The recent revolution of shale-gas discoveries and exploitation is enabling the US to achieve the prized goal of energy independence in the natural gas sector. It created a shock in the natural gas  market and its spot price has decreased by more than 50% in the last two years, splitting the historical price correlation between gas and oil. Many gas-exporting countries have looked at Europe in order to sell liquefied natural gas in which they have heavily invested for several years and which is no longer needed in the US.

The consequence of cheaper natural gas prices has been the real game changer. The link between oil and gas is an essential part in all contracts signed by Gazprom regarding the supply of natural gas in Europe.

The Russian company has already renegotiated most of the contracts with its Western European customers including Germany, France and Italy. Gazprom had no other option than to renegotiate existing contracts because the customer companies in these three countries could easily access other suppliers.

In Eastern and Central Europe the situation is very different. These countries cannot have any other gas supplier except Gazprom because there is no alternative pipeline, or alternative networks based on LNG (liquefied natural gas) hubs, to the ones from Russia, even though the EU has been investing in projects to overcome this lack of alternatives (for instance Nabucco or LNG hubs in the Baltic and the Black Sea).

The Commission could not ask to renegotiate Gazprom’s contracts with Eastern and Central European countries but it could impose heavy fines in the range of several billion euros. The Kremlin has used the crisis to strengthen its grip on all the strategic Russian firms operating abroad. On the 11th of September, Putin signed a decree which makes it compulsory for all companies to receive governmental approval before releasing any information to any foreign authority, changing any contract or selling assets.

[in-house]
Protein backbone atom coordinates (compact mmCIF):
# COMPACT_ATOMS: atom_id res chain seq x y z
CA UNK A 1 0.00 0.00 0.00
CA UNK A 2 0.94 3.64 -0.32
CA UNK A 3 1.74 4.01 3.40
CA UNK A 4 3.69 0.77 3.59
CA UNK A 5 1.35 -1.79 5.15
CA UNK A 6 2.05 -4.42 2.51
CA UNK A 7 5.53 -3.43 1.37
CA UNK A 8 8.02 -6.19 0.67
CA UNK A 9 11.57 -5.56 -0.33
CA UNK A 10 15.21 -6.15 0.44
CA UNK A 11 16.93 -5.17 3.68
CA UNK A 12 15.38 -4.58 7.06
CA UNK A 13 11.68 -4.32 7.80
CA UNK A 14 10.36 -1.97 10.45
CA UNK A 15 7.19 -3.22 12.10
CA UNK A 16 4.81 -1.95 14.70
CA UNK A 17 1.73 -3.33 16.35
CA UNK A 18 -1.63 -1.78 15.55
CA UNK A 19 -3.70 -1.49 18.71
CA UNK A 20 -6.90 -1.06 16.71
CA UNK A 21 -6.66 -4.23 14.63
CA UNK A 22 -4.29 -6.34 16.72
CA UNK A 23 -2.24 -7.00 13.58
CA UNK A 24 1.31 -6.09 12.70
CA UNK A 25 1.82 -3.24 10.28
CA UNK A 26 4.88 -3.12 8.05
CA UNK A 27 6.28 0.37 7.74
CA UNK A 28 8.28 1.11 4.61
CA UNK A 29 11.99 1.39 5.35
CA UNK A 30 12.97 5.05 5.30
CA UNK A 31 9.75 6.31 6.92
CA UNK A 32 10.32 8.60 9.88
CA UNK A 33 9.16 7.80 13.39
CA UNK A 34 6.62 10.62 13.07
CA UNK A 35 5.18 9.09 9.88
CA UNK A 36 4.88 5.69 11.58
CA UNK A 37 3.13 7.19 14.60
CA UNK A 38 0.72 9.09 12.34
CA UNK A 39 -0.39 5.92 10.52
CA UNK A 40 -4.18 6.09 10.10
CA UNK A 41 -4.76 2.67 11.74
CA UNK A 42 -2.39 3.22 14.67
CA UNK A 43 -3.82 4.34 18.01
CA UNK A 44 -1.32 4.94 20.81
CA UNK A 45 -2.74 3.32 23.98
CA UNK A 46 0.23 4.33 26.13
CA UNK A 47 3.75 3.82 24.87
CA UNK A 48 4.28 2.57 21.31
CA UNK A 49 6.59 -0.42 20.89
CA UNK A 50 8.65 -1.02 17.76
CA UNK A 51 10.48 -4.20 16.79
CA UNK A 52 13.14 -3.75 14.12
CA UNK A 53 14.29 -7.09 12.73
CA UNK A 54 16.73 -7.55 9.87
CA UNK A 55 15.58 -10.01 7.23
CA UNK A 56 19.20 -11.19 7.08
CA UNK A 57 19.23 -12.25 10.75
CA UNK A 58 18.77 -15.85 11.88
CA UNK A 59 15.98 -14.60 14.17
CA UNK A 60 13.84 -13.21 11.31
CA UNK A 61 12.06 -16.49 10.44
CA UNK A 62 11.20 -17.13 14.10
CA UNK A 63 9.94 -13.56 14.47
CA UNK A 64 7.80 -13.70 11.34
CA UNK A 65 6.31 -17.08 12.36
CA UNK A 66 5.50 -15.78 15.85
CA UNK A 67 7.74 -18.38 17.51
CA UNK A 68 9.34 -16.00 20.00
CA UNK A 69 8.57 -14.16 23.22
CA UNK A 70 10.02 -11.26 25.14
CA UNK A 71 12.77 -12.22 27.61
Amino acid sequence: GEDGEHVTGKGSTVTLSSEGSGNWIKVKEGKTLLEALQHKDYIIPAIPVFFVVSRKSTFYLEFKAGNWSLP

There is no doubt that Eastern European countries have strongly backed the European Commission in this investigation for their own national interests and to counterbalance Russia’s dominant position. The Russian energy giant has, for years, imposed unfair prices, abused its dominant and semi-monopolistic position and left these countries without supply during part of the winter in both 2009 and 2010. Lithuania, without waiting for the conclusion of the EU investigation, has already sought a compensation of 2 billion euros from Gazprom over pricing.

President Putin and Gazprom probably believe they can still win the legal battle against the EU Commission but the chances are not on their side. It is very likely that Gazprom will have to renegotiate several contracts, but this would be the end of Gazprom as we know it. The Russian company is a giant with feet of clay, as the enormous fortune gained in the past few years does not ensure a consistent cash-flow and was spoiled by the endemic corruption in Russia itself. Putin has already stated that Russia will sell its gas to Asia, but it is unrealistic in the short term and unlikely in the long term with the shale gas revolution also affecting Asia.

The investigation of the EU Commission, should it come down to a clear defeat for Gazprom, could give EU citizens cheaper gas with a better and more integrated internal energy market. However, it could also destabilize President Putin’s power, which in turn could have profound repercussions on the country’s future evolution. At a minimum, Gazprom’s influence is almost certainly bound to decline across Europe.